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Efficient Offloading in Multi-Access Edge Computing Systems

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posted on 2024-07-10, 01:44 authored by Ling Hou
This thesis thoroughly explores Multi-Access Edge Computing (MEC) and Vehicular Networking in the evolving 5G and 6G environments. The study combines three main areas of research: surveying MEC with focuses on vehicular networks, improving energy-efficient service mobility management using Software-Defined Networking (SDN) in these networks, and proposing energy-efficient offloading policies for large-scaleMECsystems with task handover. This thesis not only addresses pivotal challenges in the field but also sets new benchmarks in network resource management for the data-intensive and dynamic conditions characteristic of modern communication networks. The first core area of this thesis presents an extensive survey on the role of MEC in vehicular networks. This part of the research highlights the critical role of MEC in supporting task offloading, resource allocation, and managing inter-server communications, all essential for low-latency, real-time applications in vehicular contexts. The survey comprehensively covers the architectural framework of MEC, its applications, and the emerging challenges in integrating MEC within vehicular networks. This section is instrumental in delineating the current landscape and future potential of MEC applications in these networks, thus bridging the gap between traditional cloud computing capabilities and the emerging demands of edge computing, and also the challenge of creating energy-efficient offloading strategies within large-scale MEC systems. This focus is pivotal given the increasing complexity brought about by the heterogeneity of mobile users and network components and their inherent mobility. The exploration extends to MEC-enabled vehicular networks, revealing the synergy between MEC and these networks. This phase also acknowledges the challenges of vehicular mobility, privacy, and security, which are paramount in this context. The second phase focuses on the proposed SDN-MEC-EE approach, a novel SDN-assisted energy-efficient MEC framework. This approach is characterized by its energy efficiency, achieving up to a 15% reduction in power consumption for compute-intensive services and an average of 20% reduction for latency-sensitive services compared to conventional SDN-MEC models. Through comprehensive simulations, the SDN-MEC-EE framework demonstrates exceptional throughput and consistently lower latency levels, validating its suitability for high-speed, real-time demands in future vehicular networks. An essential element of this approach is the strategic use of Docker containers over VMs, which significantly reduces service migration delays, enhancing network stability and user experience. The SDN-MEC-EE approach’s superiority is further confirmed in its comparative performance against Distributed Mobility Management (DMM) technologies, showcasing its ability to maintain lower latency and more stable control overheads. In this thesis, we also tackle the intricate challenge of achieving energyefficient task offloading in MEC systems with handover, particularly targeting at realistically large networks. By adopting restless-bandit-based (RBB) resource allocation techniques, we aim to meticulously minimize the long-run average power consumption, taking into account the dynamic fluctuations of channel states and network resources. We propose a novel RBB-based resource allocation scheme, referred to as HEE-ACC, with theoretically bounded performance degradation - it approaches optimality as the network system becomes sufficiently large. Within this scheme, we further delineate two nearoptimal scheduling policies, HEE-ACC-zero and HEE-ALRN, which prioritise the selection of computing and communication resources based on their marginal costs. Through analytical discussions and extensive simulations using both emulated and real-world system parameters, we demonstrate the scalability and effectiveness of our proposed policies. This comprehensive study not only advances the theoretical framework for energy-efficient computing in MEC systems but also offers practical insights for managing resource allocation in the face of task handovers, thereby contributing significantly to the field of mobile computing. This thesis focuses on improving the performance and efficiency of mobile networks, specifically in the areas of MEC in the 5G and vehicular network domains. The research outcomes not only provide an essential understanding of MEC and its applications but also propose innovative approaches like the SDN-MEC-EE approach and HEE-ACC scheme. These approaches facilitate improved network performance, energy efficiency, and user experience in the fast-changing field of mobile communications. The proposed SDN-MEC-EE approach, with its focus on energy conservation, throughput optimization, and latency reduction, sets a new promising method for future mobile networks. The HEE-ACC policies offer a scalable, near-optimal approach for tackling large-scale MEC systems in high-mobility environments. The comprehensive exploration conducted in this thesis underscores the critical role of MEC in the current networking landscape and the future potential of HEE-ACC scheduling policies and SDN-MEC-EE approach in shaping the next generation of latency-sensitive applications and services.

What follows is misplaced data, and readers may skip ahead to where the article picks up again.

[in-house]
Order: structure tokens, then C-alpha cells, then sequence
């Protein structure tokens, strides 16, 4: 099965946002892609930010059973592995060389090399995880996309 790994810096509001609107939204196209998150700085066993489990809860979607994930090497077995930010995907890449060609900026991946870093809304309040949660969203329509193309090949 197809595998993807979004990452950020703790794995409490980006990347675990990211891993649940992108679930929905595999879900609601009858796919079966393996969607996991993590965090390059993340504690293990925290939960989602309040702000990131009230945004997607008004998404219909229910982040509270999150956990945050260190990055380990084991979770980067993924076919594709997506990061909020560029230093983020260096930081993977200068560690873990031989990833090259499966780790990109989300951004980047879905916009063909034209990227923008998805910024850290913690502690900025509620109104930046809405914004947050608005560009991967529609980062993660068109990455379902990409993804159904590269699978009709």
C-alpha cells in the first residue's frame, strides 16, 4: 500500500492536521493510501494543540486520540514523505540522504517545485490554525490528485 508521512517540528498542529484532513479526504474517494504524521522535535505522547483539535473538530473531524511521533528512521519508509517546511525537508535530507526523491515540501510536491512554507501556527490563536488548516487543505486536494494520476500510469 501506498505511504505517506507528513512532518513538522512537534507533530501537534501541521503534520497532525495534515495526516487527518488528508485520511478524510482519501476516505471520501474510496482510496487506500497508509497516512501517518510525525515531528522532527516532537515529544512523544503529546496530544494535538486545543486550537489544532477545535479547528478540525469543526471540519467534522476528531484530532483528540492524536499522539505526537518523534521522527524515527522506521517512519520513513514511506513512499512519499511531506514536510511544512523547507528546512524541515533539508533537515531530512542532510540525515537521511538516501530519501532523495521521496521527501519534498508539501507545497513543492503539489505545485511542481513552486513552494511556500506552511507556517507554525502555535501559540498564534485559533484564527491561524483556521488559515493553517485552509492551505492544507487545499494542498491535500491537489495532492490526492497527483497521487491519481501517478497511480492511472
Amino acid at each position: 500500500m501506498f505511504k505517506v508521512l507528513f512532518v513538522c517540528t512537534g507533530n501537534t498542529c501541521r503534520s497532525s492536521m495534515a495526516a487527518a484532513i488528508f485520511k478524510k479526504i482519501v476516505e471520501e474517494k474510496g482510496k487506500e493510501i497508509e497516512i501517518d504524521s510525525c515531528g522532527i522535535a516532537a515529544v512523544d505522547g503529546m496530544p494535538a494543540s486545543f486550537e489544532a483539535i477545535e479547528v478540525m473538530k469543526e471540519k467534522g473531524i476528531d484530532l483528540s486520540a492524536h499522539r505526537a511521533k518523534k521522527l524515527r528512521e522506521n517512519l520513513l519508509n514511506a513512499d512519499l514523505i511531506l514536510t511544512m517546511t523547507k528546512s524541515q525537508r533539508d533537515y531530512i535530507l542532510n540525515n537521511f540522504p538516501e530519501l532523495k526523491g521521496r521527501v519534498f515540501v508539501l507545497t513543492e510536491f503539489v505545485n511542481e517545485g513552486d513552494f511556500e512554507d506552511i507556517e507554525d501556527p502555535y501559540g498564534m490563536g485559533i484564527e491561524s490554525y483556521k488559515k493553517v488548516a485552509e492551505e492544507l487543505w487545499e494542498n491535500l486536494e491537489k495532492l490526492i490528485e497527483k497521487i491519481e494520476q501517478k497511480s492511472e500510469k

History

Degree Type

Doctorate by Research

Copyright

© Ling Hou 2024

School name

Engineering, RMIT University

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